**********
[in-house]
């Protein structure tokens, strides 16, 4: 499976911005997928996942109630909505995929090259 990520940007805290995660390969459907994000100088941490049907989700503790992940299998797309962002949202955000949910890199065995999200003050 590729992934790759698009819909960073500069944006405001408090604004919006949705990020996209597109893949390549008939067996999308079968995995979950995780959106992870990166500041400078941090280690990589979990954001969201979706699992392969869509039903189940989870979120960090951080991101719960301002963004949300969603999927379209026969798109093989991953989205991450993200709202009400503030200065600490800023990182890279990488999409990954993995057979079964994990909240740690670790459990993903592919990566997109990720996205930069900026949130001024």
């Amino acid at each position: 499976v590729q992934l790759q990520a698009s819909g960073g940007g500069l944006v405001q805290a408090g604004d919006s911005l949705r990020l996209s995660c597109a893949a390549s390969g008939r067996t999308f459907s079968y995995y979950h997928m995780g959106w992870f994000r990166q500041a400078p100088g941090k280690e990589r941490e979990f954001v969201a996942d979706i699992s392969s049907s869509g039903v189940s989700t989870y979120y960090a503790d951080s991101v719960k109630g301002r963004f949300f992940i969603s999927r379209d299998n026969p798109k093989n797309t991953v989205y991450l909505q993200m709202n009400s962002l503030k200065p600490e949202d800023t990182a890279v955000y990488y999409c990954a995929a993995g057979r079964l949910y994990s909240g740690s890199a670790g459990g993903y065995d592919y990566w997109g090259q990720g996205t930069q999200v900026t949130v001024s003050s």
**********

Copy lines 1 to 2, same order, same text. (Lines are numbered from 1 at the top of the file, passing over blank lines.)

[in-house]
């Protein structure tokens, strides 16, 4: 499976911005997928996942109630909505995929090259 990520940007805290995660390969459907994000100088941490049907989700503790992940299998797309962002949202955000949910890199065995999200003050 590729992934790759698009819909960073500069944006405001408090604004919006949705990020996209597109893949390549008939067996999308079968995995979950995780959106992870990166500041400078941090280690990589979990954001969201979706699992392969869509039903189940989870979120960090951080991101719960301002963004949300969603999927379209026969798109093989991953989205991450993200709202009400503030200065600490800023990182890279990488999409990954993995057979079964994990909240740690670790459990993903592919990566997109990720996205930069900026949130001024």